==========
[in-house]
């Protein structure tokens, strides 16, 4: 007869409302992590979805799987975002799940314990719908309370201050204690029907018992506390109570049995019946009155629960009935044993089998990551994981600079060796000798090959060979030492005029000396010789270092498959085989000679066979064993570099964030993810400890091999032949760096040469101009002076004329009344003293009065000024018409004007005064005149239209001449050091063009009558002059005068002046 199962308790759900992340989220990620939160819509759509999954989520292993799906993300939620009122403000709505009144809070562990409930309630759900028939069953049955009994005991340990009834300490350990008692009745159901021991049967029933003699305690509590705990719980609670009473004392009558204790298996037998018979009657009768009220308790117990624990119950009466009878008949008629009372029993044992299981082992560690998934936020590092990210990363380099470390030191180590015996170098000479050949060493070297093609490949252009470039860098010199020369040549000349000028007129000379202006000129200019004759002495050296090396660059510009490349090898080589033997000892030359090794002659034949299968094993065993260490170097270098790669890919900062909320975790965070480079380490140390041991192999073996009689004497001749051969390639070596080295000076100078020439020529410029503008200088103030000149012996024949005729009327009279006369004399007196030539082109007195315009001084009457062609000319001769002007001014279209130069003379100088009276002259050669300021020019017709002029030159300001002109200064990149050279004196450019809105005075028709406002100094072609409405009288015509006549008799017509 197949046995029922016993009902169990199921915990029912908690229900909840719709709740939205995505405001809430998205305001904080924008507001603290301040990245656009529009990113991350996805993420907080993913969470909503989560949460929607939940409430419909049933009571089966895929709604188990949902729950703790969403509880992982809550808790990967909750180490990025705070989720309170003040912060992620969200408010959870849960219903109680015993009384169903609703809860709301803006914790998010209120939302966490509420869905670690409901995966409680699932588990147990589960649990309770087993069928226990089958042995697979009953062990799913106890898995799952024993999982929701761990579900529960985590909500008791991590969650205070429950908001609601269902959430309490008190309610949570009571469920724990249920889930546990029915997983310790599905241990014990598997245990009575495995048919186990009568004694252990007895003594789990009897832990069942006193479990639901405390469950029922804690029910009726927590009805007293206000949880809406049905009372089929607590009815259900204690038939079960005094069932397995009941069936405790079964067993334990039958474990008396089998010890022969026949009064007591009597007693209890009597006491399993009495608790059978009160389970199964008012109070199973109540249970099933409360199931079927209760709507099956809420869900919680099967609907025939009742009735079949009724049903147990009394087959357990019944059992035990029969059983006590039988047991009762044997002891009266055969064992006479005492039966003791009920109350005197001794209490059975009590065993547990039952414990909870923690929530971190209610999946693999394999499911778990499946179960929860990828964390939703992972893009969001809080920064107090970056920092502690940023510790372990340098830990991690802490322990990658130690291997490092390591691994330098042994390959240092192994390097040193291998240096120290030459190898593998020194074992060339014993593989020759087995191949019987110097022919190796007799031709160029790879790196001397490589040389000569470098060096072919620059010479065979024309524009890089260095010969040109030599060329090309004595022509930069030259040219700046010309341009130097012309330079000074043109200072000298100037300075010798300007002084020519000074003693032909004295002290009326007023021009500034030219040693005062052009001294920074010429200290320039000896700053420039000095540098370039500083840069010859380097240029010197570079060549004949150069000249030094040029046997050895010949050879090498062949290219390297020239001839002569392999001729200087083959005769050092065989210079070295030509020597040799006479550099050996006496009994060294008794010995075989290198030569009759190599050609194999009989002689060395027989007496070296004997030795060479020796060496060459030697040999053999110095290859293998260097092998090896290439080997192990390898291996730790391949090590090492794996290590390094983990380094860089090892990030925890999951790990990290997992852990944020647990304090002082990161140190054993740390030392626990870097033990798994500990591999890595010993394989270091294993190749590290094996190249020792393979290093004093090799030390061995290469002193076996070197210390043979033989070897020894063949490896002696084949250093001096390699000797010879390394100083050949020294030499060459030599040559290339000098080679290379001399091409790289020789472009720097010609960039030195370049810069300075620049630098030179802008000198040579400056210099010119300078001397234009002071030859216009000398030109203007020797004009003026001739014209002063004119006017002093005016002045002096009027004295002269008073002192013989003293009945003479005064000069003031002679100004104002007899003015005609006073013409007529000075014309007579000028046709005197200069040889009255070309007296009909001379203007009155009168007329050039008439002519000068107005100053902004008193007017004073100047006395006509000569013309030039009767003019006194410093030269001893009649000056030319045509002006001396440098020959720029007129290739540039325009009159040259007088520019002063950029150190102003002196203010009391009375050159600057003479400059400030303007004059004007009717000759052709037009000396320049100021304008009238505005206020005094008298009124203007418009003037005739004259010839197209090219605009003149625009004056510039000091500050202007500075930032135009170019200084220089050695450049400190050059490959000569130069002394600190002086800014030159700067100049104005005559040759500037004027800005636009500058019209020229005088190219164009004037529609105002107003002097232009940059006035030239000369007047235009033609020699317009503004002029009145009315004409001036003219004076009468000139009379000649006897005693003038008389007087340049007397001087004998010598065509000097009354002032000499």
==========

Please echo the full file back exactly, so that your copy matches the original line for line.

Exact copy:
[in-house]
């Protein structure tokens, strides 16, 4: 007869409302992590979805799987975002799940314990719908309370201050204690029907018992506390109570049995019946009155629960009935044993089998990551994981600079060796000798090959060979030492005029000396010789270092498959085989000679066979064993570099964030993810400890091999032949760096040469101009002076004329009344003293009065000024018409004007005064005149239209001449050091063009009558002059005068002046 199962308790759900992340989220990620939160819509759509999954989520292993799906993300939620009122403000709505009144809070562990409930309630759900028939069953049955009994005991340990009834300490350990008692009745159901021991049967029933003699305690509590705990719980609670009473004392009558204790298996037998018979009657009768009220308790117990624990119950009466009878008949008629009372029993044992299981082992560690998934936020590092990210990363380099470390030191180590015996170098000479050949060493070297093609490949252009470039860098010199020369040549000349000028007129000379202006000129200019004759002495050296090396660059510009490349090898080589033997000892030359090794002659034949299968094993065993260490170097270098790669890919900062909320975790965070480079380490140390041991192999073996009689004497001749051969390639070596080295000076100078020439020529410029503008200088103030000149012996024949005729009327009279006369004399007196030539082109007195315009001084009457062609000319001769002007001014279209130069003379100088009276002259050669300021020019017709002029030159300001002109200064990149050279004196450019809105005075028709406002100094072609409405009288015509006549008799017509 197949046995029922016993009902169990199921915990029912908690229900909840719709709740939205995505405001809430998205305001904080924008507001603290301040990245656009529009990113991350996805993420907080993913969470909503989560949460929607939940409430419909049933009571089966895929709604188990949902729950703790969403509880992982809550808790990967909750180490990025705070989720309170003040912060992620969200408010959870849960219903109680015993009384169903609703809860709301803006914790998010209120939302966490509420869905670690409901995966409680699932588990147990589960649990309770087993069928226990089958042995697979009953062990799913106890898995799952024993999982929701761990579900529960985590909500008791991590969650205070429950908001609601269902959430309490008190309610949570009571469920724990249920889930546990029915997983310790599905241990014990598997245990009575495995048919186990009568004694252990007895003594789990009897832990069942006193479990639901405390469950029922804690029910009726927590009805007293206000949880809406049905009372089929607590009815259900204690038939079960005094069932397995009941069936405790079964067993334990039958474990008396089998010890022969026949009064007591009597007693209890009597006491399993009495608790059978009160389970199964008012109070199973109540249970099933409360199931079927209760709507099956809420869900919680099967609907025939009742009735079949009724049903147990009394087959357990019944059992035990029969059983006590039988047991009762044997002891009266055969064992006479005492039966003791009920109350005197001794209490059975009590065993547990039952414990909870923690929530971190209610999946693999394999499911778990499946179960929860990828964390939703992972893009969001809080920064107090970056920092502690940023510790372990340098830990991690802490322990990658130690291997490092390591691994330098042994390959240092192994390097040193291998240096120290030459190898593998020194074992060339014993593989020759087995191949019987110097022919190796007799031709160029790879790196001397490589040389000569470098060096072919620059010479065979024309524009890089260095010969040109030599060329090309004595022509930069030259040219700046010309341009130097012309330079000074043109200072000298100037300075010798300007002084020519000074003693032909004295002290009326007023021009500034030219040693005062052009001294920074010429200290320039000896700053420039000095540098370039500083840069010859380097240029010197570079060549004949150069000249030094040029046997050895010949050879090498062949290219390297020239001839002569392999001729200087083959005769050092065989210079070295030509020597040799006479550099050996006496009994060294008794010995075989290198030569009759190599050609194999009989002689060395027989007496070296004997030795060479020796060496060459030697040999053999110095290859293998260097092998090896290439080997192990390898291996730790391949090590090492794996290590390094983990380094860089090892990030925890999951790990990290997992852990944020647990304090002082990161140190054993740390030392626990870097033990798994500990591999890595010993394989270091294993190749590290094996190249020792393979290093004093090799030390061995290469002193076996070197210390043979033989070897020894063949490896002696084949250093001096390699000797010879390394100083050949020294030499060459030599040559290339000098080679290379001399091409790289020789472009720097010609960039030195370049810069300075620049630098030179802008000198040579400056210099010119300078001397234009002071030859216009000398030109203007020797004009003026001739014209002063004119006017002093005016002045002096009027004295002269008073002192013989003293009945003479005064000069003031002679100004104002007899003015005609006073013409007529000075014309007579000028046709005197200069040889009255070309007296009909001379203007009155009168007329050039008439002519000068107005100053902004008193007017004073100047006395006509000569013309030039009767003019006194410093030269001893009649000056030319045509002006001396440098020959720029007129290739540039325009009159040259007088520019002063950029150190102003002196203010009391009375050159600057003479400059400030303007004059004007009717000759052709037009000396320049100021304008009238505005206020005094008298009124203007418009003037005739004259010839197209090219605009003149625009004056510039000091500050202007500075930032135009170019200084220089050695450049400190050059490959000569130069002394600190002086800014030159700067100049104005005559040759500037004027800005636009500058019209020229005088190219164009004037529609105002107003002097232009940059006035030239000369007047235009033609020699317009503004002029009145009315004409001036003219004076009468000139009379000649006897005693003038008389007087340049007397001087004998010598065509000097009354002032000499």